Wallace “Wally” Diboll, a professor of mechanical engineering & materials science in the engineering school at Washington University in St. Louis for 37 years, died May 7, 2021, of congestive heart failure in St. Louis. He was 97.

Diboll was on the faculty at Washington University from 1954 until his retirement in 1991. He received the distinguished faculty award in 1982 and developed an extensive consulting practice throughout his teaching career.

Kenneth Jerina, senior professor of mechanical engineering & materials science and a colleague of Diboll’s when Jerina was early in his career, said both the school and its students benefited from Diboll’s passion for teaching, his contributions to the academic program, his positive attitude and thoughtful insight.

“Wally was a friend and colleague,” Jerina said. “Most of all he was a dedicated, creative and motivating teacher. When I was teaching a mechanical engineering course on mechanisms, he suggested we take the class on a field trip to the National Museum of Transportation to study practical examples of textbook theory. The students loved the opportunity to get out of the classroom and to interact with Wally in an informal setting. He enjoyed teaching first-year student courses in measurements and senior courses in mechanical design. His extensive consulting experience brought real-world practicality into the classroom. We will dearly miss Wally's smile and gentle nature.”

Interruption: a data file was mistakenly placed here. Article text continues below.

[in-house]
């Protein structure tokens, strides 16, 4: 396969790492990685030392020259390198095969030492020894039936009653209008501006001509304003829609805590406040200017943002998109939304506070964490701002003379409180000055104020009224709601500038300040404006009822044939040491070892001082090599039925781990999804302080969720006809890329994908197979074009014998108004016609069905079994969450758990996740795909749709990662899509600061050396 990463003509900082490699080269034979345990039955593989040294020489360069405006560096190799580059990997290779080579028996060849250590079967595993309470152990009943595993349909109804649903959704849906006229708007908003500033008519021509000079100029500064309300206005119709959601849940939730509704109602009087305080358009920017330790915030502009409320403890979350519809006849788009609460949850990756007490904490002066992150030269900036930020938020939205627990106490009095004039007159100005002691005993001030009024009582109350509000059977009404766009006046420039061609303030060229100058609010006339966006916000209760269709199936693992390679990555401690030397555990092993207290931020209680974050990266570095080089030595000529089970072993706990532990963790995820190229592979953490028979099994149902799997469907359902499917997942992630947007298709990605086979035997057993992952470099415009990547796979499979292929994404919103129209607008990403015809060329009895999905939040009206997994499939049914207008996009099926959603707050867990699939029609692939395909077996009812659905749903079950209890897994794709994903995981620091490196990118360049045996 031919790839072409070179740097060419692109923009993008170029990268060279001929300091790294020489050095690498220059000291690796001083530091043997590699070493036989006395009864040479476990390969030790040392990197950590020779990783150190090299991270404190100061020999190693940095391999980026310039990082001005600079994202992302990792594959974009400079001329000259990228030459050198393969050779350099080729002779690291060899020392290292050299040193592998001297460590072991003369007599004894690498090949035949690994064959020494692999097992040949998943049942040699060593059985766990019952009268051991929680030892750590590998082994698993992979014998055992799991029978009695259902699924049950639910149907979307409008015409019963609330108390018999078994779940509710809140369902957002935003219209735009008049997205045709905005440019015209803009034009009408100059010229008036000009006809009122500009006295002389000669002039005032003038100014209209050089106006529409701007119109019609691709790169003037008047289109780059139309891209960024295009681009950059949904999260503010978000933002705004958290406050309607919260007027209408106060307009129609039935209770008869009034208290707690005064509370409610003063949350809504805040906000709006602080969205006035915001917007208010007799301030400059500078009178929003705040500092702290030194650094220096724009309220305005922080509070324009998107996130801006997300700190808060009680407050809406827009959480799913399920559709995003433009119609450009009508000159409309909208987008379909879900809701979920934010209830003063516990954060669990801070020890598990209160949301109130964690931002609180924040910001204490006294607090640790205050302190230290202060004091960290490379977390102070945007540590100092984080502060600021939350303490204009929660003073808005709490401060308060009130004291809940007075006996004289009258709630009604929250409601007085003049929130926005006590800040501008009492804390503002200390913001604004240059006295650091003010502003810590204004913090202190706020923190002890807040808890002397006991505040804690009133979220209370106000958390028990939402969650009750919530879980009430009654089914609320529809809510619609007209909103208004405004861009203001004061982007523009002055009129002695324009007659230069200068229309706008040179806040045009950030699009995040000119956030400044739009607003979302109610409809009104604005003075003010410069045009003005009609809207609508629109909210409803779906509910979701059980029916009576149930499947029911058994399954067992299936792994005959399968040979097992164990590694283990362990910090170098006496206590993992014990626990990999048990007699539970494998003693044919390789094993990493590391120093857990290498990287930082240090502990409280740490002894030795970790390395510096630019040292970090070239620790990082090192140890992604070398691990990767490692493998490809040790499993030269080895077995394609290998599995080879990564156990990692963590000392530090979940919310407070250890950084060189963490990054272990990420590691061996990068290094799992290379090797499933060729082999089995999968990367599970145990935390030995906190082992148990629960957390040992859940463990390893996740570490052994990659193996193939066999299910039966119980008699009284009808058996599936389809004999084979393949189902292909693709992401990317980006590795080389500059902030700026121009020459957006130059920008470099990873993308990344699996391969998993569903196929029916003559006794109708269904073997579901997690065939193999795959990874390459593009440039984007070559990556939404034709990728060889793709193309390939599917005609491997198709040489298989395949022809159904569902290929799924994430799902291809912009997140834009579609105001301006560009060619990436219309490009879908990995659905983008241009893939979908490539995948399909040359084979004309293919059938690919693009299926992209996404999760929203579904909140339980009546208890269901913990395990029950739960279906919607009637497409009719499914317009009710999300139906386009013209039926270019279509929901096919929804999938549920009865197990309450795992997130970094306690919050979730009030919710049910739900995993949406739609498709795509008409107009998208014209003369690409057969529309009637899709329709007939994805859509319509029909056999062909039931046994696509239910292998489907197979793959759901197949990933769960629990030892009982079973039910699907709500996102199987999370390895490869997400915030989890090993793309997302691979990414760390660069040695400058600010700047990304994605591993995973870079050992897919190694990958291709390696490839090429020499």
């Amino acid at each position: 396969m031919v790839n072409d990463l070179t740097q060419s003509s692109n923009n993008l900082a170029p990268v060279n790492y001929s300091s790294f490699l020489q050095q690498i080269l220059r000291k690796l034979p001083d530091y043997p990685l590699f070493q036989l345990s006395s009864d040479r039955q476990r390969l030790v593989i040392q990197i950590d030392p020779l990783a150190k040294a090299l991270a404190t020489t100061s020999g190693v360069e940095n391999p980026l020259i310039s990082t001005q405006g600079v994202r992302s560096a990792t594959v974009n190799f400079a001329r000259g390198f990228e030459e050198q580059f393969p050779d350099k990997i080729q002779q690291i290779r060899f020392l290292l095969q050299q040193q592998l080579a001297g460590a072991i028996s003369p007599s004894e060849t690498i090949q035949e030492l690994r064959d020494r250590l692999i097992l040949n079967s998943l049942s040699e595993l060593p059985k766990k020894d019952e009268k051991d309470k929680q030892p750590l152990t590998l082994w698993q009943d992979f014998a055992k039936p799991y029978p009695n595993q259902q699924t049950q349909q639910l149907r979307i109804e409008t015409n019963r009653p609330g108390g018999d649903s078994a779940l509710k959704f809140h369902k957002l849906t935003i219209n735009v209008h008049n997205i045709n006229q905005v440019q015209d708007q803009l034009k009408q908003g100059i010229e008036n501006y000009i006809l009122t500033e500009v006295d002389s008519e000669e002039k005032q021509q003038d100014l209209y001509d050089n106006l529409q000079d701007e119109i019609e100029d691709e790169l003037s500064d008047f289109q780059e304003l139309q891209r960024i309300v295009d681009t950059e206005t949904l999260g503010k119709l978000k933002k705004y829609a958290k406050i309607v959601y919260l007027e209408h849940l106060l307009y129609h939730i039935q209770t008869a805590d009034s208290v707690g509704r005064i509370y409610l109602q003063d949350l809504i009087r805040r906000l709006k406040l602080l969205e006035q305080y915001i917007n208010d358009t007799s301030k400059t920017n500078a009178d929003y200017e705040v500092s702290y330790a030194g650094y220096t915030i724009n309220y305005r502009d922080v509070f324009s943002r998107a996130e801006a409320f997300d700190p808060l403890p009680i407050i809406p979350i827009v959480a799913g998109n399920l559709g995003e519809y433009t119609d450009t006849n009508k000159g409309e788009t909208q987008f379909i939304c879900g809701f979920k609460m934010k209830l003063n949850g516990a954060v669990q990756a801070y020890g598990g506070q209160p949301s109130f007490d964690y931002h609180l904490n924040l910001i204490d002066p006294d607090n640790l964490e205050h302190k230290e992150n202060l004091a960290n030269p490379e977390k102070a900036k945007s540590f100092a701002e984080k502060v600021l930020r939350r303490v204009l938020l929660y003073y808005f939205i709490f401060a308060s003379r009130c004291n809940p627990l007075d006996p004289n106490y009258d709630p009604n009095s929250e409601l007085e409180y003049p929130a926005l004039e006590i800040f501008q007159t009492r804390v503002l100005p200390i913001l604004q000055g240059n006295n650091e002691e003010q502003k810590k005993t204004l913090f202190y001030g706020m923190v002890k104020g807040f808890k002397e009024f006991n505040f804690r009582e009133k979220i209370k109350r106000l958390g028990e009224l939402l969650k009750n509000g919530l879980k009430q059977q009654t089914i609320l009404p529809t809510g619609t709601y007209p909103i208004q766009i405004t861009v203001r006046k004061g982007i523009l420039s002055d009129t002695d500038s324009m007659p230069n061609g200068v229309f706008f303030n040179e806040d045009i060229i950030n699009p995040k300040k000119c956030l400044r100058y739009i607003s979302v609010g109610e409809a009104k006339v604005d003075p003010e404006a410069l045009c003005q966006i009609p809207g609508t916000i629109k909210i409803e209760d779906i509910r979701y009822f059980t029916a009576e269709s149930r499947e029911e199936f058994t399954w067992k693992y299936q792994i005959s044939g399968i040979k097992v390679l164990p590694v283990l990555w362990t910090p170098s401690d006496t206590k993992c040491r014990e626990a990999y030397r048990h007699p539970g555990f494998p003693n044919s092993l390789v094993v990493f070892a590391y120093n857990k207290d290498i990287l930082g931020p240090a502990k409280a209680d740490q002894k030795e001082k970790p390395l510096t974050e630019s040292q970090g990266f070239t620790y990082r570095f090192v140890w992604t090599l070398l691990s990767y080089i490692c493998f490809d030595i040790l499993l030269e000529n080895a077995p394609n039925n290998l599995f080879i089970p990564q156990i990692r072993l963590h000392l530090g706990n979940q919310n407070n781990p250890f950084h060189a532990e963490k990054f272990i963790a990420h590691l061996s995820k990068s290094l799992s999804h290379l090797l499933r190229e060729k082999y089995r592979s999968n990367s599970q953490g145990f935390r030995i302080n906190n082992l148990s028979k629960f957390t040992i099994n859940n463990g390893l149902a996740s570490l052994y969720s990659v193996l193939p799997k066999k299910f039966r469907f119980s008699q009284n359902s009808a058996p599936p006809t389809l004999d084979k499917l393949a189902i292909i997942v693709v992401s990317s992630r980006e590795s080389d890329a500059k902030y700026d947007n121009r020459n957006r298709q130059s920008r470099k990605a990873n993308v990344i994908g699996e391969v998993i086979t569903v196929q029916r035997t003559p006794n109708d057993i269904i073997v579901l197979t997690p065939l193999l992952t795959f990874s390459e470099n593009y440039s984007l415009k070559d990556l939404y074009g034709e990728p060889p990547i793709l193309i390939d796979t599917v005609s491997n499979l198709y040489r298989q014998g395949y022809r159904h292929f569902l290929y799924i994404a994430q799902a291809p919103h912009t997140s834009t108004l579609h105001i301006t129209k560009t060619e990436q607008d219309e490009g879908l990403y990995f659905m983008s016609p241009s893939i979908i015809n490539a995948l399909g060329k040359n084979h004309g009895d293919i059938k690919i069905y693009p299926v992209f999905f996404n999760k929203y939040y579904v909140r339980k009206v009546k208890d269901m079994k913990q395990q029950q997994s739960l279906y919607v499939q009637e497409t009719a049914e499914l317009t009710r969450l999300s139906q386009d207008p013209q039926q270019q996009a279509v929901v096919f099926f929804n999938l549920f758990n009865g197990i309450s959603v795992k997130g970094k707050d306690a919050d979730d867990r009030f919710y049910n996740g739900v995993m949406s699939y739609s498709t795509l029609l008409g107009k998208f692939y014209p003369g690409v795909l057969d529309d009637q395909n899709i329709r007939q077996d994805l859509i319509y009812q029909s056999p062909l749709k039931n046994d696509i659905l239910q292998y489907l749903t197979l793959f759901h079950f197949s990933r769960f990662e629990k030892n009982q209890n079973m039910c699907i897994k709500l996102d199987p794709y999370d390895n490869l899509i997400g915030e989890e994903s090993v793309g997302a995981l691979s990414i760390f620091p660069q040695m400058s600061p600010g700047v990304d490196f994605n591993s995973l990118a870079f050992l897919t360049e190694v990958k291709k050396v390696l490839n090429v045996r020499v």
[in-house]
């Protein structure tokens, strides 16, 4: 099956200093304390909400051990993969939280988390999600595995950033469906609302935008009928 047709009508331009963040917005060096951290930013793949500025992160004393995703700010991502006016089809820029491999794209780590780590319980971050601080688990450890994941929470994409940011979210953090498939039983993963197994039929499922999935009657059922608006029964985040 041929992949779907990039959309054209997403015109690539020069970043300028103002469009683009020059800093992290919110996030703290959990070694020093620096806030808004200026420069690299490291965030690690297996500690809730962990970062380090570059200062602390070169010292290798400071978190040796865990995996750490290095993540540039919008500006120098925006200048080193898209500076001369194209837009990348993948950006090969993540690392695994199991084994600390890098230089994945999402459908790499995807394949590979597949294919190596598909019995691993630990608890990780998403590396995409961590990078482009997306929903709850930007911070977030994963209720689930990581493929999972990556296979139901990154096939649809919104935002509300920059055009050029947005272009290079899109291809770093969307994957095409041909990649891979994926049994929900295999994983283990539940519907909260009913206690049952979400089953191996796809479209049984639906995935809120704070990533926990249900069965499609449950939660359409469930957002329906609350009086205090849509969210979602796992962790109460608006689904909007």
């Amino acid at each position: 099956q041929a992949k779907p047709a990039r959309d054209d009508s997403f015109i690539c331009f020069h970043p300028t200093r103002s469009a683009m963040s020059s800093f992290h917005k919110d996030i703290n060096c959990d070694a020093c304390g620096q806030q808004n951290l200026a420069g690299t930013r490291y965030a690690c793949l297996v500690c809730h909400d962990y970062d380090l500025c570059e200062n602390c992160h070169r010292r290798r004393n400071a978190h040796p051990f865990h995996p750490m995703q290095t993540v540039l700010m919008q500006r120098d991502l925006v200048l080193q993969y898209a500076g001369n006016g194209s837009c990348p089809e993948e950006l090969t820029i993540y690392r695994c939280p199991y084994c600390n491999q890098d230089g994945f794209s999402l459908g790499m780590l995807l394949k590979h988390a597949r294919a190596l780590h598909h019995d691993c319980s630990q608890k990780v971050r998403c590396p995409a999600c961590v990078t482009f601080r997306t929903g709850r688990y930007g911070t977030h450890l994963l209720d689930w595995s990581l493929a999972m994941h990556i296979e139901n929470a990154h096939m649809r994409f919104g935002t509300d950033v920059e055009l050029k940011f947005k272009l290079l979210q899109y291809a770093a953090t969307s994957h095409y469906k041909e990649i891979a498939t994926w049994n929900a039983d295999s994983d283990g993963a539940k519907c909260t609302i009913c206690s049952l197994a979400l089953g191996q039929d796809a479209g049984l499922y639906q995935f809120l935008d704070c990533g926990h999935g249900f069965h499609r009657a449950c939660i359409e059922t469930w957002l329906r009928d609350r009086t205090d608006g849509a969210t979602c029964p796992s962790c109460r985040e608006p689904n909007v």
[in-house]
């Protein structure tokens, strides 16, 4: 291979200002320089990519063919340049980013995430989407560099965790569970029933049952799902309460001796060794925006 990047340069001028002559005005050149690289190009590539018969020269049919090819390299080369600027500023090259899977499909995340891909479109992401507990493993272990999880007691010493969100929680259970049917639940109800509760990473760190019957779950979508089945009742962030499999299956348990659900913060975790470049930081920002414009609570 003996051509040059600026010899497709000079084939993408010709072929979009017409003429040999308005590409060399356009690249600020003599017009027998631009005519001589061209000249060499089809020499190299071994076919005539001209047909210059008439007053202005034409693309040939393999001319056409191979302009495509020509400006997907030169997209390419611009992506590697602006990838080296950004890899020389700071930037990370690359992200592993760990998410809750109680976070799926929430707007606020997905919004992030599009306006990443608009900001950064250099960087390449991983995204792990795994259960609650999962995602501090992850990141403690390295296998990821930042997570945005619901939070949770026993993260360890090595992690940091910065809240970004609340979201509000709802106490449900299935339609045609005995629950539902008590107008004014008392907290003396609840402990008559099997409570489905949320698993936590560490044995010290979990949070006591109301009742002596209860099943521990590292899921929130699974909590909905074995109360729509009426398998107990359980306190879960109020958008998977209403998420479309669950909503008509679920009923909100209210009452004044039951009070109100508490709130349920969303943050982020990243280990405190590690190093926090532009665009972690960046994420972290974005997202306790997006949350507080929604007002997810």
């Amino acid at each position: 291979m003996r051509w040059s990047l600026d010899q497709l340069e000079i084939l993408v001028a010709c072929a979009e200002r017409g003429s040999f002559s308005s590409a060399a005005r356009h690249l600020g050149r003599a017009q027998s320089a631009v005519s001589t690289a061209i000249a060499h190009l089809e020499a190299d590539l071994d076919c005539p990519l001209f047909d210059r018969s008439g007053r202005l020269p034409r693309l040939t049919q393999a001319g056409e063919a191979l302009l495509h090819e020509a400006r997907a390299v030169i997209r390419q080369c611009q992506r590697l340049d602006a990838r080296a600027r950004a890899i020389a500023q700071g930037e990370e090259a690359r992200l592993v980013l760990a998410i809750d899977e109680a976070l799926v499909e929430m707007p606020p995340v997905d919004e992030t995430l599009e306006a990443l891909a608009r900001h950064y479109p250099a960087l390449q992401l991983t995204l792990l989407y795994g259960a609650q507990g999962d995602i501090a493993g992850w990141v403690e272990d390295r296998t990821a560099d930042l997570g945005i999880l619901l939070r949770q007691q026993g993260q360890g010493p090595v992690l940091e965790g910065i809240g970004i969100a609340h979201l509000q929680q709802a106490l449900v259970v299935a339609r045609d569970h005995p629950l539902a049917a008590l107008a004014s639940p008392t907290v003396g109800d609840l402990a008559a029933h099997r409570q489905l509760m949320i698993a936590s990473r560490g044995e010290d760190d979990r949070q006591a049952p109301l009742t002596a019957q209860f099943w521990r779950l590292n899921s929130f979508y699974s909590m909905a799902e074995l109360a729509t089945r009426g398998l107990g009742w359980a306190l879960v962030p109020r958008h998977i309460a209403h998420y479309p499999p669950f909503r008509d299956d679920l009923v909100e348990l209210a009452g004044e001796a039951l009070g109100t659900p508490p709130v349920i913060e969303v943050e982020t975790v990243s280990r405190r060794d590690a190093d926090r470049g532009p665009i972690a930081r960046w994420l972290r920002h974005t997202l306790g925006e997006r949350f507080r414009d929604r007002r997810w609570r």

A native of New Orleans, Diboll earned a bachelor’s degree in mechanical engineering from Tulane University in 1944, after which he served in the U.S. Navy until 1946. During his military service, Diboll sailed on a Landing Ship Medium built for the invasion of Japan. During one of his assignments, Diboll helped to get medical units on Okinawa to take to Japan to care for US prisoners of war. He earned a master’s degree from Rensselaer Polytechnic Institute In 1951.

Diboll is survived by his wife Mary (Bailey) Diboll, of St. Louis; sons Neil (Maureen Durning) of Cambria, Wisconsin, and Doug, of San Francisco; daughter Beth (Joe) Castronovo of Garden City, New York; and grandchildren Kate, Alex and Charlotte Castronovo.

A memorial service in celebration of Wally's life will take place at a future date. Contributions in his name may be made to the Mound Ridge Retreat Center, 31 Agape Lane, Cook Station, MO 65449.

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